Lotus Elan

Fiberglass repair

PostPost by: nmauduit » Fri Jan 18, 2019 12:07 pm

obviously the car has been repainted at some point, at least once. Whether there were some damage to fix and their extent is to be assessed by close scrutiny of the body, inside out (not always easy to photograph).
An other common defect on figerblass cars is osmosis, which produces small bubbles on the paint.

If your car is free of both (poor) repair and osmosis, you're one of the lucky few elligible for an easy paint job - still requiring tens of hours in preparation though... some localized sanding may help you decide if the surface structure (middle photo) results just from a poor priming/paint application (or poor paint quality etc) of from a deeper cause (e.g. underlying fiberglass showing through, that is no gelcoat there - which could be the result of a hasty mechanical sanding off of the gelcoat for a cheap repaint job, and subsequent need at least to reseal properly after checking that indeed the fiberglass has retained its integrity).

As for gelcoat cracks (stress induced like the one near the boot hinges), the issue is not only that the gelcoat no longer protects the fiberglass body (esp. against capillary water absorption) but also that the crack extends into it and weakens it : if not repaired to the proper extent in width and depth, the crak will come back rather quickly. It may be a good idea to reinforce the stressed area - but this must be done in a way that does not just push the stress somewhere else where a new crack will develop... the flexible nature of the body must be maintained for a durable repair (feathering the patches etc).

Again, one difficulty is to set your goal (partial repair vs. complete restauration), as you'll know when you start but not when you'll end...

good luck !
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PostPost by: denicholls2 » Fri Jan 18, 2019 3:46 pm

There's lots of good general advice above. Part of the problem is that apparently differing opinions are correct in their context.

My read of your photos is that you have multiple layers of paint and they have interacted with each other. Get some sandpaper and take a small area off and you'll have a conclusive answer, but outside of physical damage I doubt you have a gelcoat problem. There is a lot of talk about pinhole bubbles in gelcoat, but I don't know they are all that common. They aren't in my experience, but it's limited with Loti, much deeper with small boats.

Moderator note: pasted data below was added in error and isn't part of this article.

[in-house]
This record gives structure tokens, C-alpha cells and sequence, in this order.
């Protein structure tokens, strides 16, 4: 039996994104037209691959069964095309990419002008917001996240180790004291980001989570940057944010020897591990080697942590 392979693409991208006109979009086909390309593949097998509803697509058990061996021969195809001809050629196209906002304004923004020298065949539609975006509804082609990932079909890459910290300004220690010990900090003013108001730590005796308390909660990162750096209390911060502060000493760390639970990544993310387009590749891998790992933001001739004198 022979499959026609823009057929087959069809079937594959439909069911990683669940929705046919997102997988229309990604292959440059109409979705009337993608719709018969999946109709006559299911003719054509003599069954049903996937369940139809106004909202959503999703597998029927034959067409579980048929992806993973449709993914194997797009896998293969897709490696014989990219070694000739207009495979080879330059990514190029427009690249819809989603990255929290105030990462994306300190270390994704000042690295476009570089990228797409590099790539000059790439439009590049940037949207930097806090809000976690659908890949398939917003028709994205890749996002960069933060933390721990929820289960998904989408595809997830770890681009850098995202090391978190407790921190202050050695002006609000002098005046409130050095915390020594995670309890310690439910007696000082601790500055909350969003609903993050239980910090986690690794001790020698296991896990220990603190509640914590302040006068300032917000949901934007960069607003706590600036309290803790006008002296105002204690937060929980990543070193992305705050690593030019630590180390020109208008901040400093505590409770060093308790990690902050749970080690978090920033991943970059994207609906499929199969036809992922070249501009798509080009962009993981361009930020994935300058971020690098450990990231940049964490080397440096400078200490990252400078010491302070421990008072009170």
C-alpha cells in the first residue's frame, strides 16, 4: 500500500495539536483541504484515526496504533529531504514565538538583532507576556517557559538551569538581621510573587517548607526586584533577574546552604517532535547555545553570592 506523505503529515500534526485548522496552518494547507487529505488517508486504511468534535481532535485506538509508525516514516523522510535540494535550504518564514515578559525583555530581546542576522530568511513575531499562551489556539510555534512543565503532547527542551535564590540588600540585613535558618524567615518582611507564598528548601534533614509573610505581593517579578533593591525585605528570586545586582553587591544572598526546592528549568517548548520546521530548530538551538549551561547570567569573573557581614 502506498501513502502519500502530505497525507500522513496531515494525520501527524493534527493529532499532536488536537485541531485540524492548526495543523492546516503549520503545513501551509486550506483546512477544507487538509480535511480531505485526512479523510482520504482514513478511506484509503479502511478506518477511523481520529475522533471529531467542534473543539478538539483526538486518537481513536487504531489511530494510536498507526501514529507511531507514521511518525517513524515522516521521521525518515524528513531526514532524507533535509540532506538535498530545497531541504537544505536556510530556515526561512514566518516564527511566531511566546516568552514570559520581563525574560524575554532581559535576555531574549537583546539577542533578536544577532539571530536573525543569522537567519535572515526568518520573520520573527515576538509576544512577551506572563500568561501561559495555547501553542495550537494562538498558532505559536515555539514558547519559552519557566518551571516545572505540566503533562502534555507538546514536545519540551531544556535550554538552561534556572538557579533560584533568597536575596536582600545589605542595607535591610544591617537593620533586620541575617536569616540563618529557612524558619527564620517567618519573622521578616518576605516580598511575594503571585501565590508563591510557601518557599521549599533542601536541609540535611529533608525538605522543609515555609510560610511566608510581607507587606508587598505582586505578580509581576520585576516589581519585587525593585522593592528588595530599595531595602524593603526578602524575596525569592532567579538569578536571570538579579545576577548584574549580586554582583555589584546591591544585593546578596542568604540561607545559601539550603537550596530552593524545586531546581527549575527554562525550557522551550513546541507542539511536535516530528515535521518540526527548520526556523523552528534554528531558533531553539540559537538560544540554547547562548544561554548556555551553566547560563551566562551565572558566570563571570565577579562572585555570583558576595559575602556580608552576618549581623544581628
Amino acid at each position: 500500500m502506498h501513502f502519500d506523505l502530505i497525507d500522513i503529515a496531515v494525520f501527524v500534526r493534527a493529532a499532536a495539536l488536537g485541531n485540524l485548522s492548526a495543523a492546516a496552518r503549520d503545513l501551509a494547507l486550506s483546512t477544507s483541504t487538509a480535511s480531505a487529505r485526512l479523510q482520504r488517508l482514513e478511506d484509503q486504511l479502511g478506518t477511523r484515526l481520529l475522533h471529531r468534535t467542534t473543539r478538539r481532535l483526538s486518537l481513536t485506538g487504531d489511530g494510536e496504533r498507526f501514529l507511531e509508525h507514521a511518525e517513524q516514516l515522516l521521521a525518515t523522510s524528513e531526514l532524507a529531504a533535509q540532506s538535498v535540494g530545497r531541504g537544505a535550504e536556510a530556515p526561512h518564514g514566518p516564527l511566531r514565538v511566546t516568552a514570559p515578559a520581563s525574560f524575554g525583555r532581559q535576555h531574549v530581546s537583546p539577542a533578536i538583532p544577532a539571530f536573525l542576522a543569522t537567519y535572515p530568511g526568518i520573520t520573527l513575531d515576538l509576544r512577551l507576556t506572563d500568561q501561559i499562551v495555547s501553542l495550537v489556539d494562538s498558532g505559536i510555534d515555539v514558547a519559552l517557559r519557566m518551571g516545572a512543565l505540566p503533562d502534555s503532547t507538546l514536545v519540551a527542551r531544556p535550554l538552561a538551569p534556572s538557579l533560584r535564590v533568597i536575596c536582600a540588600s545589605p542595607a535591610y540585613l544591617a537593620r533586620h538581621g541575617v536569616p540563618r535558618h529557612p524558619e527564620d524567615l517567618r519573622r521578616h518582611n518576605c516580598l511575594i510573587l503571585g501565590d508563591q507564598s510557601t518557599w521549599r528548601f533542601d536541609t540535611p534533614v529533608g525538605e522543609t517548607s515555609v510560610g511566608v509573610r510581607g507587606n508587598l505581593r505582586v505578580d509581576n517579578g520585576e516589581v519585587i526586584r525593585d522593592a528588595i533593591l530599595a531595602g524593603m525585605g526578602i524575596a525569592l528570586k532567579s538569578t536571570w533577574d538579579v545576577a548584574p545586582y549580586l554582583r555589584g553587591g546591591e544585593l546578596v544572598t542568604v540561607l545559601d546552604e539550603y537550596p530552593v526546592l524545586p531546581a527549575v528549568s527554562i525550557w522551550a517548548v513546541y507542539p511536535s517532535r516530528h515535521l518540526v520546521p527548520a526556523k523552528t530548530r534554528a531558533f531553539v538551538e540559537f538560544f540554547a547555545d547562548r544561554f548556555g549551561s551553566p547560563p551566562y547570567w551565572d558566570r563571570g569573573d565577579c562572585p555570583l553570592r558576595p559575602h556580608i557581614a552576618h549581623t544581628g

The couple of recommendations I would make are : Stick with strand mat and polyester. I say this because epoxy is stronger and it's a bear to feather. As a beginner, polyester is still plenty hard. It's already been said that the basic repair wants to be dry and dense, a wet coat is the last step after building. Think of polyester as cement and strand as re-bar. They are good equivalents; like cement without something to give it strength in tension, polyester is just thin, brittle plastic. Especially after 50 years. :wink:

Most paint problems boil down to adhesion. The upper layers in your photos have failed to adhere to the lower ones. There's a bit of evidence of chemical interaction as well. With fiberglass shells, it's always best to go down to the gelcoat -- you're going to get an inferior quality paint job any other way because paint just doesn't adhere as well to polyester as to metal. Sometimes, as with my Europa, a respray will look quite pretty for awhile. Shrinkage, particularly in direct sunlight, accelerates deterioration.

The other aspect is that resprays look wrong. Just the thickness required to change color (and smooth any flaws) is noticeable to the eye in rounding of the underlying detail. If you're passing the car on as a flip, then the significant expense to do it right might not be justified. Otherwise, you (and the FO) will appreciate doing it the right way. Getting those layers of gunk off to do the job right will be a lot of effort down the road.

However you get there after your fixes, you need to make sure that all of that paraffin is gone before paint goes on. I would personally use both fine sanding and deglossing solvents, others don't like the idea of the solvents soaking into the surface. Serious examples of water or solvent retention manifest as blisters, usually about the size of a quarter. My Europa has localized blistering on an otherwise pretty good respray. I didn't do the job, so can't be sure why, but I'd guess water. If you use solvents, give them lots of time to evaporate before the primer goes on.
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PostPost by: tomjones20194 » Fri Jan 18, 2019 5:47 pm

Thanks to all for the advice. Really good info here. I’ll post pics and update my build thread as I get going on this.
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PostPost by: nrwian » Sun Jan 20, 2019 9:02 pm

West Epoxy is a great product for repairing wooden boats . I would not use it for a body repair , it has a low heat distortion temperature so not great if you paint your car a dark colour . Stick with Vinylester you should not have any issues with that . Also if you use epoxy you typically can't go over it with say a Vinyl or polyester resin system .